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Mariners run out 2012 lineup, lose in 2012 fashion

It’s almost like the gang’s back together.

Kamil Krzaczynski-USA TODAY Sports

The Mariners are “trying” to keep a grip on the sixth position in the 2020 draft. The Cubs are trying to keep a grip on a Wild Card spot. Jon Lester is having his 800th solid season in a row. Félix Hernández is pretty much trying to show why he should be employed next season.

The Mariners were never going to have an easy time in this game, and that’s alright. When the lineup was revealed a few hours before game time, however, projection of the game went from “it’ll be tough” to “lol”.

Smith-Moore-Nola, huh? It’s not exactly Combs-Koenig-Ruth, is it? Kyle Seager and Tom Murphy resemble competent hitters (indeed, Seager was one of just two Mariner hitters to record positive WPA contributions). Dee Gordon is fine. The rest, though? It just left a little to be desired.

In some ways, it resembled the Mariner teams of yore. No, I don’t mean the 90’s. I mean the early 2010’s: you know, Brendan Ryan, Trayvon Robinson, Miguel Olivo.

As Jon Lester mowed his way through the Mariners, and the Mariners repeatedly killed the few whispers of rallies that they threatened, it made for an oddly pleasant reminder of how far we’ve come. Don’t get me wrong, this year has been awful for a number of reasons. And yes, the juiced ball makes comparisons of offenses a bit dicey.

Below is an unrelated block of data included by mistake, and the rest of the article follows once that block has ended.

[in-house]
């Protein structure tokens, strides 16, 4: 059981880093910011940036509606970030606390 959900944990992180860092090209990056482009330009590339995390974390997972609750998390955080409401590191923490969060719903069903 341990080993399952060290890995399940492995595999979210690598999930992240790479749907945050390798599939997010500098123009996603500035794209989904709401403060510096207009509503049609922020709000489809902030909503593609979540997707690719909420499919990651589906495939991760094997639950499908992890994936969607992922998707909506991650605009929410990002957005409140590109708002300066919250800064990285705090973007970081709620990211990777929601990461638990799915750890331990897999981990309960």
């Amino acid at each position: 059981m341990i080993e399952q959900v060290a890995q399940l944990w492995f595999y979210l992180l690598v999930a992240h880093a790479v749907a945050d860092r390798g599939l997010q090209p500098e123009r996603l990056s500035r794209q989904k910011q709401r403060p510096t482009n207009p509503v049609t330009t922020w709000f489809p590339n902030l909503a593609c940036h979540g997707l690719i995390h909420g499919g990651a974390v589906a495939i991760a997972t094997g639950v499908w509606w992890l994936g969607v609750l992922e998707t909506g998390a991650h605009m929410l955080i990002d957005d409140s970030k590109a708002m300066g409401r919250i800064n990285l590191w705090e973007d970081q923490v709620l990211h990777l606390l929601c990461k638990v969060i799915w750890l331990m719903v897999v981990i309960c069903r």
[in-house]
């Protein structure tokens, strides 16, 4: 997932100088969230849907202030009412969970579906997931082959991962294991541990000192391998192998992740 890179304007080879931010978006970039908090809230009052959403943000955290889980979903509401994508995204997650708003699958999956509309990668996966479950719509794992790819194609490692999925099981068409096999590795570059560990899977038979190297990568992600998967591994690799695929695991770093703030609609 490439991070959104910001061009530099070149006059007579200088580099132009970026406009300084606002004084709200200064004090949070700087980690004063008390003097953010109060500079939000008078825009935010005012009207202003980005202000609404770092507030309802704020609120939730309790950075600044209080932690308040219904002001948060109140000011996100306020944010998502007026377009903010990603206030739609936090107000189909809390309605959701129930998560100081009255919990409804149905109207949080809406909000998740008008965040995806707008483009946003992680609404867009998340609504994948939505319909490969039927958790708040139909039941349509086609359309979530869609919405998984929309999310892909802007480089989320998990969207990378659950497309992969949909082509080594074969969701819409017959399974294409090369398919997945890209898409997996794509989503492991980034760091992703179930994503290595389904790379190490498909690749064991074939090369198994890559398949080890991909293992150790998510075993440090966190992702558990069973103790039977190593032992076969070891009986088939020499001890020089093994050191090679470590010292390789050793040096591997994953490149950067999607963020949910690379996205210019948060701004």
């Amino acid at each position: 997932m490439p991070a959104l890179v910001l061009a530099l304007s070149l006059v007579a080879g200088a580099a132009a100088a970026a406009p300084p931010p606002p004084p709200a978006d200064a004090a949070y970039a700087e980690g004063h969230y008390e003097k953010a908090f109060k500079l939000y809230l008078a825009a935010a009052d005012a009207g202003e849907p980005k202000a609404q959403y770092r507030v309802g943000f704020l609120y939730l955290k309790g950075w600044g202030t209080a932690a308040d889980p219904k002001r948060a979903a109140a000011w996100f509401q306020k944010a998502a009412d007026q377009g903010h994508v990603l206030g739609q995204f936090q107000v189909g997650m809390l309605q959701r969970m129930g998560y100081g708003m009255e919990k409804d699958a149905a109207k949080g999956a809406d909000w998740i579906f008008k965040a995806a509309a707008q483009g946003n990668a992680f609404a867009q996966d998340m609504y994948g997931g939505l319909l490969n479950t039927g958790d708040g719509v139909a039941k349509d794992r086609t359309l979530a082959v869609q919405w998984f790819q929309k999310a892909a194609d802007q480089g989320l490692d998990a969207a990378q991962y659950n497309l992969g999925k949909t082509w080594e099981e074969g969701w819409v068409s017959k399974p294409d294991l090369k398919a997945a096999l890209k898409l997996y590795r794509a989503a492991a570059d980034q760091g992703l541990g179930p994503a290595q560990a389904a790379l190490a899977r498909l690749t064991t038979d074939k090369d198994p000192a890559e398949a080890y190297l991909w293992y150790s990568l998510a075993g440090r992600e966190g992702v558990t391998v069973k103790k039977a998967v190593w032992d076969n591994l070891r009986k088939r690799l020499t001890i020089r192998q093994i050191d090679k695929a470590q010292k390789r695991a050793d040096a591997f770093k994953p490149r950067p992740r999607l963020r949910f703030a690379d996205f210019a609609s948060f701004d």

But one of those Mariners teams scored 3.2 runs per game. It wasn’t just awful to watch. It was boring. It was frustrating. It made you want to scream. These Mariners are scoring 4.8 runs per game. At least there are some fireworks for their nightly funerals.

Where this proxy becomes uncomfortable, of course, is Félix. Each of his starts comes with the tacit assumption that if something goes wrong, it could be his last. At this point, if he gets injured, it seems more likely than not that he will be done in Seattle. Watching Félix labor through three innings (and taking 70 pitches to do so) before getting yanked for a pinch hitter is a bummer, to say the least.

I’m not in Félix’s head, and I don’t know how he feels. The most obvious thing to feel would be anger at the Mariners. Félix’s prime was wasted, after all. The second most obvious thing to feel would be anger at the world. I mean, 35-year-old Jon Lester is pitching well on the other side. If Félix had been on another team with different facilities and different support, would he have mowed down some hapless quad-A team tonight on the way to his tenth playoff run?

I look at Félix and I see fear and frustration. Sometimes I project, and I worry that my own personal efforts in life will end up looking as Sisyphean and meaningless as Félix’s look on dark days.

On the surface, Félix has it made. Free of material desire. An illustrious career. A Cy Young Award. But what did he really want when he signed with the M’s at 16? Would he have been satisfied with money and a couple of awards? I don’t know. I hope he is now.

I hope he has a few more starts left in him. I hope one of them is magical. I hope he roars as he stomps off the mound just one more time.

I hope he’s happy he came here. I hope it was as meaningful for him as it was for us.